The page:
Welcome! Here are the website rules, as well as some tips for using this forum.
Need to contact us? Visit https://heatinghelp.com/contact-us/.
Click here to Find a Contractor in your area.
How to trouble shoot circulation issues for a hot water boiler
in Gas Heating
I have a residential crown cxe 5 boiler with a grundfos type up pump. I am getting inconsistent heating. I suspect that there is a circulation problem because when a thermostat calls for heat, the boiler comes on, but shuts off prematurely. On shut-off, the water temp is about 200 F, which I think is the limit temperature. The pump and pipes sometimes feel like water is circulating and sometimes not. How do I remove the cover plate on the pump to see it it is turning? Any other thing to check would also be appreciated. Thanks
You would need a meter to verify the unit is getting power. An amp meter could be handy. If you touch the body of the pump is it extremely hot? Can you feel or hear it doing anything?0
I think those are the ones with the cap on the end that takes a large slotted screwdriver. If you pull the cap, you can see the end of the shaft."If you can't explain it simply, you don't understand it well enough"
The only reliable method to check motor rotation on a Grundfos pump, is with this tool.
Thanks guys! Not sure how to attach a comment to a specific reply, but to ICHMB, yes sometime I hear or feel the pump moving liquid, sometimes not. The pump get to be the temperature of the hot pipes, but not hotter.
To Zman, the instructions with a new pump I have say to remove the cover and use a screw driver to turn the pump...but don't say how to remove the cap. I'm afraid to damage the cover.
To Henry, that is really cool. I will check to see If I can get one of those tools.
I have an extra pump I can put in, maybe I will. But Im thinking that maybe it is a controller that is causing the problem. If the one board with the electronic spark connection on it is the logic controller... maybe I should replace it.
Thanks again all. Really helpful comments.0
The pump shown in the picture with the key ring has a large plug about the size of a nickel coin. If yours has that you can unscrew that plug. It is to bleed air out of a pump, assure that the rotor is wet and sometimes with a screwdriver, crank start a stuck pump. I remove them with the pump running and even stick my little finger in to feel the rotor spinning. If the pump is stuck then use a fair size screwdriver to rotate the rotor for starting. Water should drip out when the plug is loosened.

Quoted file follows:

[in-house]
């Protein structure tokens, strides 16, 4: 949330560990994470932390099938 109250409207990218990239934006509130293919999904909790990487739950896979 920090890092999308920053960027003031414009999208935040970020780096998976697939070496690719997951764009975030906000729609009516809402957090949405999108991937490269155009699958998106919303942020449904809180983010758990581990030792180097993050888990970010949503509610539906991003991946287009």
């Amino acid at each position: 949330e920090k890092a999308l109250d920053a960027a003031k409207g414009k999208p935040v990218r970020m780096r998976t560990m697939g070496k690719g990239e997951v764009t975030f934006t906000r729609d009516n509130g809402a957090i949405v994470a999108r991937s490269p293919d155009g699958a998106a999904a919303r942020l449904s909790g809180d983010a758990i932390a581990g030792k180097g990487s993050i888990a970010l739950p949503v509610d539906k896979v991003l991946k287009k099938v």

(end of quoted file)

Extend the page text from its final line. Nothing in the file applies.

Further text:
The pump rotor needs water for lubrication.
If you have a spare pump you could remove the plug on it and look inside for the slot to put the screwdriver for the "jump start". The dry pump may not rotate as easily as the wet pump will.1
Oh right. I like to live dangerously, but not that dangerously!JUGHNE said:
.... even stick my little finger in to feel the rotor spinning. ...Br. Jamie, osb
Building superintendent/caretaker, 7200 sq. ft. historic house museum with dependencies in New England0
Jughne. Thanks. Ill try to unscrew the plug.
As a final point, can anyone educate me on what component/board controls the pump... or how that logic works. If there is a board I can replace, maybe that next.
Thanks again to all.0
- 121.3K All Categories
- 84K THE MAIN WALL
- 2.9K A-C, Heat Pumps & Refrigeration
- 53 Biomass
- 417 Carbon Monoxide Awareness
- 40 Chimneys & Flues
- 1.7K Domestic Hot Water
- 4.8K Gas Heating
- 119 Geothermal
- 155 Indoor-Air Quality
- 3K Oil Heating
- 56 Pipe Deterioration
- 772 Plumbing
- 5.4K Radiant Heating
- 362 Solar
- 14K Strictly Steam
- 3K Thermostats and Controls
- 51 Water Quality
- 627 Buy, Sell, Barter
- 38 Industry Classes
- 73 Job Opportunities
- 19 Recall Announcements